The 30th anniversary of the fall of the Berlin Wall and the collapse of Communism saw much soul searching as the victory of capitalism has been very hollow as it struggled for legitimacy today. Democracy is in crisis, the free market is failing as far as most are concerned and authoritarianism is on the rise.
The fall of the Berlin Wall ushered in the end of Communism, it confirmed Communism’s inability to create economic growth and signalled the failure of the centrally planned economy. But today Capitalism is suffering from so many problems. Today, much of the developed world a select group of people have come to dominate the political systems and it has become a system for the oligarchs. Democracy has today become a system which systematically rewards its elites through tax cuts, regulation and security at the expense of the majority, even when it has meant debts and deficits.
The global economic crisis in 2008 has left a scare that liberals are struggling to heal. Rather than dealing with the economic challenges the political system scapegoated immigrants, the poor and foreigners. Many can now see that elected officials represent the tiny rich elite and corporations rather than the majority. This is why many turned to reality TV stars, comedians and unorthodox parties in the hope of receiving some representation.
Democracy has reached a point where legislative sovereignty means laws are made for the benefit of the few irrespective of politicians being from the right or the left.
Despite capitalism’s dominance form 1991 tonight, half of the world, 3.8 billion people, will not be having dinner as they are too poor. More people have access to mobile phones then toilets. Shockingly, a mere 1% of the world’s population now captures 82% of global wealth. Capitalism is a damaged ideology.
The problems globally today are not just in the third world, wealth inequality is even worse in the developed world. Thomas Piketty’s book, Capital in the Twenty-First Century, published in 2013, exposed how bad wealth inequality is in the US and Europe. Piketty’s conclusions were stark in that inequality is not an accident but rather a feature of capitalism that can be reversed only through state intervention. Unless capitalism is reformed, the very democratic order will be threatened. Joseph Stiglitz has also confirmed: “Well, after 40 years, the numbers are in: growth has slowed, and the fruits of that growth went overwhelmingly to a very few at the top. As wages stagnated and the stock market soared, income and wealth flowed up, rather than trickling down.”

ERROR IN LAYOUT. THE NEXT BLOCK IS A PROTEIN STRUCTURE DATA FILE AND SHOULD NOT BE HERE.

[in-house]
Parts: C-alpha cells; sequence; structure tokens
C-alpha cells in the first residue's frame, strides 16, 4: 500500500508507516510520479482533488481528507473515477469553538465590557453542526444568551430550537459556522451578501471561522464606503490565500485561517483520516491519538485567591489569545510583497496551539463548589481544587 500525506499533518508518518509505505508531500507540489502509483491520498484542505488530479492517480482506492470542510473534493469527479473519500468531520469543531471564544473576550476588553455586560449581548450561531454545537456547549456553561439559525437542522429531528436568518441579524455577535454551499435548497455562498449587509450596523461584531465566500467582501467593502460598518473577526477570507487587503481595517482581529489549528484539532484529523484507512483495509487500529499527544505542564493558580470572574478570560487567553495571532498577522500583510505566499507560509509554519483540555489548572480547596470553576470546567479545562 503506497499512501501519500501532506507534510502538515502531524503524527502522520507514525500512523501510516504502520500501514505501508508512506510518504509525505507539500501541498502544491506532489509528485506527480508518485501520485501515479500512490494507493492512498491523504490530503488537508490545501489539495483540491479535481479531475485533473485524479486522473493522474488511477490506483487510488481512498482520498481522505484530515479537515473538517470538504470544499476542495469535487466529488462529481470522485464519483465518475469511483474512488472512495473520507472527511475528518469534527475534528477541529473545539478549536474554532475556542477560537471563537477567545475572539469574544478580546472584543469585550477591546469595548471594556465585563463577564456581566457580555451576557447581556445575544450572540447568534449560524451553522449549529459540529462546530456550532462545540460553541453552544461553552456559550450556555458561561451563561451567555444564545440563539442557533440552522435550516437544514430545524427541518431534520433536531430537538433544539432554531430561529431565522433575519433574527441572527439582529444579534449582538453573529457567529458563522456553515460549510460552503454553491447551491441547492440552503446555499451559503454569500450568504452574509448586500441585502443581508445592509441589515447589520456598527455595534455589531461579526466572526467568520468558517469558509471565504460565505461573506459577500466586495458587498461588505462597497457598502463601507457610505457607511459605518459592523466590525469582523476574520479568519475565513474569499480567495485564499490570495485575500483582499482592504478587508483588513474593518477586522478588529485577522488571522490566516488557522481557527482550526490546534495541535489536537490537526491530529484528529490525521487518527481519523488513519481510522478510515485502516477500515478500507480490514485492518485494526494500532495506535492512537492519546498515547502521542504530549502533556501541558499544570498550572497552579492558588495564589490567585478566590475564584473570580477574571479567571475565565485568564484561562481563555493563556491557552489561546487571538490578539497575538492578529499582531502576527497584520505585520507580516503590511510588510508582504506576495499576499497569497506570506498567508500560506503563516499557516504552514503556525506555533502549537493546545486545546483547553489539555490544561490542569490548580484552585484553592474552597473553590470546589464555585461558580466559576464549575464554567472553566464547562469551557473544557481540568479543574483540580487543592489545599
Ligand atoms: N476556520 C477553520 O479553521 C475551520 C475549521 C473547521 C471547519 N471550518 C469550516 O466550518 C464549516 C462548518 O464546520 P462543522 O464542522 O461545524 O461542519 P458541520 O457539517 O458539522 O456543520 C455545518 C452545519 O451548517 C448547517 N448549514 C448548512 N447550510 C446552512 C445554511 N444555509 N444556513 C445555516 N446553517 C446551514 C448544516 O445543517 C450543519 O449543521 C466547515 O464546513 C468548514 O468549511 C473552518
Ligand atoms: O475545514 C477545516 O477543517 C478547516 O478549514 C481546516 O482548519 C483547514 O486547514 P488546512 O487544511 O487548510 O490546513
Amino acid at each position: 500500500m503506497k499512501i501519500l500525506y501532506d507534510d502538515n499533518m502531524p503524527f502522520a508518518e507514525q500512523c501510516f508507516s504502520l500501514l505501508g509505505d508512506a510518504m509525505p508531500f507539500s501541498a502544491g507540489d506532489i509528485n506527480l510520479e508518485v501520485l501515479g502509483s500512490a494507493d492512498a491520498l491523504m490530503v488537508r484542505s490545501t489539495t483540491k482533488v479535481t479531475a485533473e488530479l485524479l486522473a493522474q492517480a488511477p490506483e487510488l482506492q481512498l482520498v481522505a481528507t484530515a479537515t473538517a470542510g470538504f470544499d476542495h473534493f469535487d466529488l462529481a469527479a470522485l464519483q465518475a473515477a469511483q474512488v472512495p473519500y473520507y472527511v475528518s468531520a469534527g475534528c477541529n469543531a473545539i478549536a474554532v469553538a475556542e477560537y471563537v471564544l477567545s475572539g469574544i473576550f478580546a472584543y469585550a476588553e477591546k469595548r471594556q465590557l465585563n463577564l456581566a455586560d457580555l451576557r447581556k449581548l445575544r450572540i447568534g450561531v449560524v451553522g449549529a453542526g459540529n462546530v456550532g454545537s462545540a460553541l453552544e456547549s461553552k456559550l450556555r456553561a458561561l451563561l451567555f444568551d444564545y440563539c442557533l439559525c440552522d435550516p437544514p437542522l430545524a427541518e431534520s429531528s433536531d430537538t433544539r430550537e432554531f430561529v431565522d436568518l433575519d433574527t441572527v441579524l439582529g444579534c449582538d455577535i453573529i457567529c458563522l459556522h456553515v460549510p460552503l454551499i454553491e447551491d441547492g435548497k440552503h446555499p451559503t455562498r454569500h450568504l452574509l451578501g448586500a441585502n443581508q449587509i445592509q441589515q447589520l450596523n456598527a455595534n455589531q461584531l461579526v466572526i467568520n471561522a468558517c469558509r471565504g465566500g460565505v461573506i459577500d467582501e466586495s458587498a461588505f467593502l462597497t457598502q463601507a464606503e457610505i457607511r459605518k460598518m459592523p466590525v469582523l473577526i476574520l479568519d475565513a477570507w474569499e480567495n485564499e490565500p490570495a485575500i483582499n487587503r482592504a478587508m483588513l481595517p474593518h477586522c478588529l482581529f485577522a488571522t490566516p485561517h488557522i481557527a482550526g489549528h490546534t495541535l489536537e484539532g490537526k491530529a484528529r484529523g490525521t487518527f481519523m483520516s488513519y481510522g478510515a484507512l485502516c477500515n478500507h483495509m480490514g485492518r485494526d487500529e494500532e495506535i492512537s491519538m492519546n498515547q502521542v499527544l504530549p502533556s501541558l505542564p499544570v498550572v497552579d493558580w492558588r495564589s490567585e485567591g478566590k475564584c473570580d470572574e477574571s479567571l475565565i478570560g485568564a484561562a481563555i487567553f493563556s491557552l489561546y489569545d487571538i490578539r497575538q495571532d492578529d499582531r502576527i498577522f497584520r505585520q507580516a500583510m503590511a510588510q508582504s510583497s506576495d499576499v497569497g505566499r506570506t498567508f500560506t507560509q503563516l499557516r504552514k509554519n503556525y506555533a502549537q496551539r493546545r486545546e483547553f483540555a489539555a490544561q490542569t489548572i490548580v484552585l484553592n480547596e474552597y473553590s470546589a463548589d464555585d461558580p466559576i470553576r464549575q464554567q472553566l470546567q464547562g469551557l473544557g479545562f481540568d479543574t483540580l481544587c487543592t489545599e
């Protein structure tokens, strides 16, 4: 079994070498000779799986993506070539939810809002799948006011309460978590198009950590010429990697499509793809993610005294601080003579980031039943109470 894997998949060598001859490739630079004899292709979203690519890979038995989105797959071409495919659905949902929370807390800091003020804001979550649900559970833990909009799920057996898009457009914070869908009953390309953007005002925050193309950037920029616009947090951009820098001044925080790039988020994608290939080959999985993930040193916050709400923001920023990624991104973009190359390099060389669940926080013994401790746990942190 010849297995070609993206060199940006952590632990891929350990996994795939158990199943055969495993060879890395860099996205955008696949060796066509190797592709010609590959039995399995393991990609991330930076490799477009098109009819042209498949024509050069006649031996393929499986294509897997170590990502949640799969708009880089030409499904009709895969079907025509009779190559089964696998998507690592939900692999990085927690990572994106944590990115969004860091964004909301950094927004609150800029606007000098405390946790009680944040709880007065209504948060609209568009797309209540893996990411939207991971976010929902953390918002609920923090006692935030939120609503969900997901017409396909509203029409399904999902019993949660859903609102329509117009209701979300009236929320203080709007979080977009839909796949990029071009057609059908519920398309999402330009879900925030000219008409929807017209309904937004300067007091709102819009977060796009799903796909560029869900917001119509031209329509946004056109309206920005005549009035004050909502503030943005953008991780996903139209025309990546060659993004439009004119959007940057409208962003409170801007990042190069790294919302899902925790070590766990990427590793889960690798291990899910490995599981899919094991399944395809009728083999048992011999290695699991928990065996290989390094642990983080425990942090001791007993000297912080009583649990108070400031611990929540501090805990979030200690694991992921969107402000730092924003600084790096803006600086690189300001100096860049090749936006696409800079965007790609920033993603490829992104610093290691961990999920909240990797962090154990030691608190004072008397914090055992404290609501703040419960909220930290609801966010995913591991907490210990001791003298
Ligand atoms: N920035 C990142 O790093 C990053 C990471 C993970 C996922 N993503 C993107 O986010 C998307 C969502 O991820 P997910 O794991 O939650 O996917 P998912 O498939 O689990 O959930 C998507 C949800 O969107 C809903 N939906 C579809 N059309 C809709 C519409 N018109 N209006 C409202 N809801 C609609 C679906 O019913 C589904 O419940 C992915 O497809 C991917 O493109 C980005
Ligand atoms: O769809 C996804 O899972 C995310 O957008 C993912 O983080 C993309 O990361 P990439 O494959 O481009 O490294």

What has taken a place since the end of history in 1989 is plunder has become a way of life for a tiny elite, who over the course of two decades have created for themselves a legal system that authorises it and a morality that glorifies it. For them the world is full of cheap labour and is to be used to make profit, irrespective of the consequences. This elite create products which pollute the air and seas, they speculate into financial products which have no real existence but give them exorbitant profits, whilst the vast majority struggle to make ends meet. In 2008 this tiny elite brought the world to its knees.
After three decades of dominating the world Capitalism and democracy has come to be seen as working only for the few. Such ideas have turned the world into one tearing itself apart between ‘haves’ and ‘have-nots,’ where greed, corruption and disdain for the poor and vulnerable are seen as perfectly normal. This is why globally much of the world’s population lives in apathy and despair, regardless of the government they live under and the appetite for change has never been this high.
The frustration of the people is growing faster than Capitalism’s hegemony. The uprisings in Chile, Iraq, Lebanon, Algeria, Sudan and Egypt. The yellow vest protests in France, the occupy Wall Street movement in the US are all manifestations of the demand for change. As the economic and political situation gets worse the appetite for change will only grow in scope.